I was a show-stopper in high school. Captain of the basketball team. Straight-A student.
Yep. Those are prescriptive goggles, tightly secured with a band, sure to fog up at every free-throw. What you can’t see from this grainy photo, curtesy of the local news, is that I am wearing a knee brace because I grew into this show-stopping bod too quickly and my ligaments couldn’t keep up. And that open mouth? I am a mouth-breather, I’ll admit, but I couldn’t have closed my mouth anyway due to the mouthguard protecting my expensive fake front tooth. In a basketball injury the year before, some girl tried to put a ball through my legs and as I bent down to stop her (mouth full of braces at the time), she popped up and I took her cranium to the tooth. I still remember the pain reverberating through my attached teeth. My parents had to fork out a lot of money on the replacement tooth and prioritized the purchase of that beauty mouth guard. Couldn’t afford contacts though, so I lucked out and got strap-on goggles.
I eventually lost the goggles when my sister hit me in the face with a ball and they broke. I was torn up about it.
That tooth, though, it stuck with me. Or rather, it has caused me a bit of grief through the years. It has fallen out on more than one occasion, and I’ll tell you from experience, that really changes the look of a person.
On one of those occasions, I lost my tooth in the Caribbean. I was backpacking on a shoestring budget, island hopping, and generally living the life (years after high school, free from braces and goggles, etc.). I was taking scuba lessons and it was the day we finally got to practice breathing at the bottom of the shallow end of the ocean. The instructor warned us that we might feel the need to panic a bit, but to just keep breathing through the diving regulator mouthpiece and we’d get used to it.
Sure enough, when we got to the bottom, I started to panic, but not because I couldn’t breathe, it was because I was scared to swallow the front tooth that was now rattling around in my mouth. I made a signal to the instructor that I was surfacing, and he gently tried to push me back down, motioning for me to breathe in and out. I defiantly pushed past him to the surface, de-regulated and saved my tooth.
I’m not sure why the tooth fell out at that moment, but luckily there was a dentist on the island…
While I waited for the dentist, a nice, elderly Caribbean woman handed me a chair and told me to:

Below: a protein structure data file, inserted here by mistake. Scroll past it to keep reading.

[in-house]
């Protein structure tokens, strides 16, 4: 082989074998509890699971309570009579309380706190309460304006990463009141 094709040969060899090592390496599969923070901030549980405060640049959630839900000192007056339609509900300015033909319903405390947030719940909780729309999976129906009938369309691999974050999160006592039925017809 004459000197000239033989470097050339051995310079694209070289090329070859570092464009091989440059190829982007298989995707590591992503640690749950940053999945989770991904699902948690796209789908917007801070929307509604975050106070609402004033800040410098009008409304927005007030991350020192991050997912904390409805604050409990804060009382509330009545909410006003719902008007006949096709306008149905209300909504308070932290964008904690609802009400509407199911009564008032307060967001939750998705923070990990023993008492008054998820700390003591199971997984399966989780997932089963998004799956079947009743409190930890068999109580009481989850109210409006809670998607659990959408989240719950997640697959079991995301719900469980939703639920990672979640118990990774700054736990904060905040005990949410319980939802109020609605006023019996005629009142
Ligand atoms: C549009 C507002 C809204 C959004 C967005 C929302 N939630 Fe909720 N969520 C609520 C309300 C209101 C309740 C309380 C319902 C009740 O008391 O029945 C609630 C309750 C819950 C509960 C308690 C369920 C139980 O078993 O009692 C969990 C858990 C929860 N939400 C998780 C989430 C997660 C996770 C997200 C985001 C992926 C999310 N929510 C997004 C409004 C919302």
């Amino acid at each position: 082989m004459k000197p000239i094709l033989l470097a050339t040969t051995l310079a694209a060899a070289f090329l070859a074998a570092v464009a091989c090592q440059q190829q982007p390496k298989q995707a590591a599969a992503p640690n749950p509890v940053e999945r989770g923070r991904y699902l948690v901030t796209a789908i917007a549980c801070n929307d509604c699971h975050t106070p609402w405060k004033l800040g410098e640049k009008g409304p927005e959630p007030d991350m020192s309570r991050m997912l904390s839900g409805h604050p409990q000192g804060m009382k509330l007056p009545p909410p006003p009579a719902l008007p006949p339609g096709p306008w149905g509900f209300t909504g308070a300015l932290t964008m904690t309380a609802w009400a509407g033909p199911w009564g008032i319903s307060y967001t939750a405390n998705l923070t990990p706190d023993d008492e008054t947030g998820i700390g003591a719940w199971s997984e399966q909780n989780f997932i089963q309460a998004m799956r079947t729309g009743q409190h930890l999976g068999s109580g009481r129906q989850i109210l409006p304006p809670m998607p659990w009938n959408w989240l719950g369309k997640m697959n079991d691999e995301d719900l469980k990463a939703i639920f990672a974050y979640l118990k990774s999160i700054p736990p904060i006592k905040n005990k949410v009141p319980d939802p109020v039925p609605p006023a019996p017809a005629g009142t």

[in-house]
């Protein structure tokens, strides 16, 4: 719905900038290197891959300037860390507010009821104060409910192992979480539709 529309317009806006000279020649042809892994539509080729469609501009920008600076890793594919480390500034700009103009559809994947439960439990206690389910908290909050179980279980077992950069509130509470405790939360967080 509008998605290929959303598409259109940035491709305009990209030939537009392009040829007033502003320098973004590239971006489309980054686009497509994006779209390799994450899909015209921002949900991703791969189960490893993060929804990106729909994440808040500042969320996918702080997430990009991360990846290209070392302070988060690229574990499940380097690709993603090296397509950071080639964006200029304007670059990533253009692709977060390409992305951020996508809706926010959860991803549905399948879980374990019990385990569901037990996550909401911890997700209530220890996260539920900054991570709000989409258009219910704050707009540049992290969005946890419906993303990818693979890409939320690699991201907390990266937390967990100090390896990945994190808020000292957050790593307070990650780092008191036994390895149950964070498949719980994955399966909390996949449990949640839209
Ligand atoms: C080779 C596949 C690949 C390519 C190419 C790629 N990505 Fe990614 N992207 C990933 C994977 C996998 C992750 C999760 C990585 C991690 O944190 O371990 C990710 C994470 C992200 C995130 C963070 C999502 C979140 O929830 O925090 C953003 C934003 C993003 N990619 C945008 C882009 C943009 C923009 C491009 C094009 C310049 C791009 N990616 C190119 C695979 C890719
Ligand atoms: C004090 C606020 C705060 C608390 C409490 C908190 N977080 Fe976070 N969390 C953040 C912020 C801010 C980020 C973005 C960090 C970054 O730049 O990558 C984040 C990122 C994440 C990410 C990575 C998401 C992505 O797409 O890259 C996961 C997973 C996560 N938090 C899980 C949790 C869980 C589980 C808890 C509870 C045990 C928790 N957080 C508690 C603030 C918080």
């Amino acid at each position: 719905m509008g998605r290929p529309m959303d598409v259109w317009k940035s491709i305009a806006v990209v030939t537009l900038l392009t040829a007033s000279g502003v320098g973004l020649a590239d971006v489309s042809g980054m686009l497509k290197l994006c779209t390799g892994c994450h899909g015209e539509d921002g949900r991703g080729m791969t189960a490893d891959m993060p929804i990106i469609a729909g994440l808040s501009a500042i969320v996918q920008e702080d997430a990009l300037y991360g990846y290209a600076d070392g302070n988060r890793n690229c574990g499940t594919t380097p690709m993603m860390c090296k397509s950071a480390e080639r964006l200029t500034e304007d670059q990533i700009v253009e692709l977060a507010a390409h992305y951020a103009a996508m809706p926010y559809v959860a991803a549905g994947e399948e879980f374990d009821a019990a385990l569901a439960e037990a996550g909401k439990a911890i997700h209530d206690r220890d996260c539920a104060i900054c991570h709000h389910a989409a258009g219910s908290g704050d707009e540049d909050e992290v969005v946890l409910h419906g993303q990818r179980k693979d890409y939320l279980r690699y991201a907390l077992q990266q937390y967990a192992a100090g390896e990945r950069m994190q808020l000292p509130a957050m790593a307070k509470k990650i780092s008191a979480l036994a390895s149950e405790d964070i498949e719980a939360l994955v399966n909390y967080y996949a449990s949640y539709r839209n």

Sit in da shade wit da roosta men.
Roosta Men: a group of 8 local boys encouraging one boy (the one cradling the rooster in his arms) to kill the bird with a large rock.
The privileged white girl that I am didn’t particularly want to witness this and vomit before I saw the dentist, so I turned away. Luckily the Roosta Men chickened out anyway, ha.
Enter – the dentist.
He strolled past me, shirtless (apparently he had been on the beach relaxing when one of the Roosta Men retrieved him). He flashed me a bright smile with a spacy group of teeth and invited me in.
Into his office I went, simultaneously reluctant and eager, and hoping desperately he would put a shirt on, and at the very least wash his hands or wear gloves. He did all three. Phew.
I was handed a cup and a napkin to hold as he easily pulled my tooth from its socket and started to look around, prodding my gaping hole with a metal pick that I had to assume was sterile.
Then, he took the pick out and smelled it.
I didn’t believe it at first. I thought, Jenn, you are being too critical and now you’re imagining things. But then, not only did he do this a second time, he actually said:
Don’t cha worey about me sniffin tings. Da people ear tells me I be nasty, but it’s my extra tool.
…Okay…whatever, I need a tooth.
Now it was my turn to smell. “Smell dat,” he says, as his hand pushed a different metal probe unnervingly close to my nostril. “What dat smell like? Dat smell like cloves?”
“Uh…yea?” I said, not sure where this was going.
“It’s not cloves, it’s a plant extract… best ting for sanitizin ‘n disinfectin.” Then he shoved it into the hole. “And rinse…”
Using a dental spray nozzle, he managed to get 90% of the water all over my chest. “I keep my customers happy, ya know. Keep ’em nice and cool wit’da constant douches.”
…Okay…it was hot…
Now for the cement. I repeated to him that it needed to be non-permanent, a temporary fix – direct instructions from my dentist back home.
“I’m gonna use da same stuff your dentist use, but da difference is it ain’t never gone come out! It woulda nevera come out in da first place if I’da done it.”
I was thinking I would have to blow my entire budget on this tooth and wind up living on sea snails for the rest of my travels, but at this point, if I got to leave with a secure tooth in my mouth, I’d be a happy woman. Instead, he said he’d only charge me the consultation fee if I promised to send him a postcard if it ever fell out, or if I made it back home and it hadn’t fallen out – provided I didn’t eat apples, bite my nails or eat Snickers.
All in, including the use of his extra tool, multiple douches, and extra-permanent cement, he charged me 100 Lempiras (or $5.00 at the time). The experience – Priceless.
Like I said, that wasn’t the only time my tooth has fallen out, but to his credit (and my dentist’s bemusement), that one lasted by far the longest.